‘Without trucks, Australia stops’.
Well, I guess. I’ve never looked into the statistic regarding how accurate that is, but I’m forced to conclude that it’s pretty much a thing. Imagine all those steel girders, gigantic logs, horses, bags of seed and whatever else being transported in little courier vans, or on the back of motorbikes. Loading a massive steel girder onto a motorbike defeats the entire purpose of being a motorbike, which is to weave in and out of traffic and generally be a nuisance without taking up enough road-space for people to make campaigns against you.
Trucks are big, everyone sees them. But what else would stop Australia? Baristas, almost certainly. That one is so obvious you could almost go without mentioning it. No coffee, and we all drop like flies. Sewers, as well. Aluminium work platforms, for another. That’s about as subtle as it gets. “Oh, we’ll just use wooden work platforms, they’re just as good!” But no! A lot of building materials nowadays are heavy enough that simple wood just won’t cut it any more.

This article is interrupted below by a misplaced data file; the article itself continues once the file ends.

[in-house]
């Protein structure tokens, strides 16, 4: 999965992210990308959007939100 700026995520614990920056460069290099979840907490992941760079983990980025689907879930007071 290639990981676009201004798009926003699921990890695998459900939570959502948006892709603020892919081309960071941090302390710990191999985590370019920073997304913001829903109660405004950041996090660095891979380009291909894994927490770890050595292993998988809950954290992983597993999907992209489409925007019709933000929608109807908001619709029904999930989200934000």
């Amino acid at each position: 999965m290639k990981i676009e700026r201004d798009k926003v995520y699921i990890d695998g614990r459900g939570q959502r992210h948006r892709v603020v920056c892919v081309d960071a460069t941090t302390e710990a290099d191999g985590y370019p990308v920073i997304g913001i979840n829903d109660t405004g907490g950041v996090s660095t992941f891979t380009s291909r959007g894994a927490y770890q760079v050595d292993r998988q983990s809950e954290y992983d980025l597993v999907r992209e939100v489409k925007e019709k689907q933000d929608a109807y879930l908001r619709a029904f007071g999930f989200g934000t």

Okay….it might not be to do with how heavy they are. Let’s just say work platforms in general. They hold people up, let them work up high, make it so painters can reach those hard-to-see places and just generally make building a large building possible. No more scaffolding, no more construction. Well, not large-scale construction, anyway. You could still get away with building things that were MAYBE two stories tall, but that’s as far as you’d get. Even the ancient Egyptians used scaffolding for their own purposes, making the pyramids and the Sphinx and all that. So without scaffolding, we wouldn’t even have the greatest wonders of the world! They didn’t have trucks back then, I might add. How interesting.
So mobile scaffolding certainly predates most of the stuff we ‘need’. Goes WAY back…except maybe for doctors. Farmers, as well…people have got to eat, after all.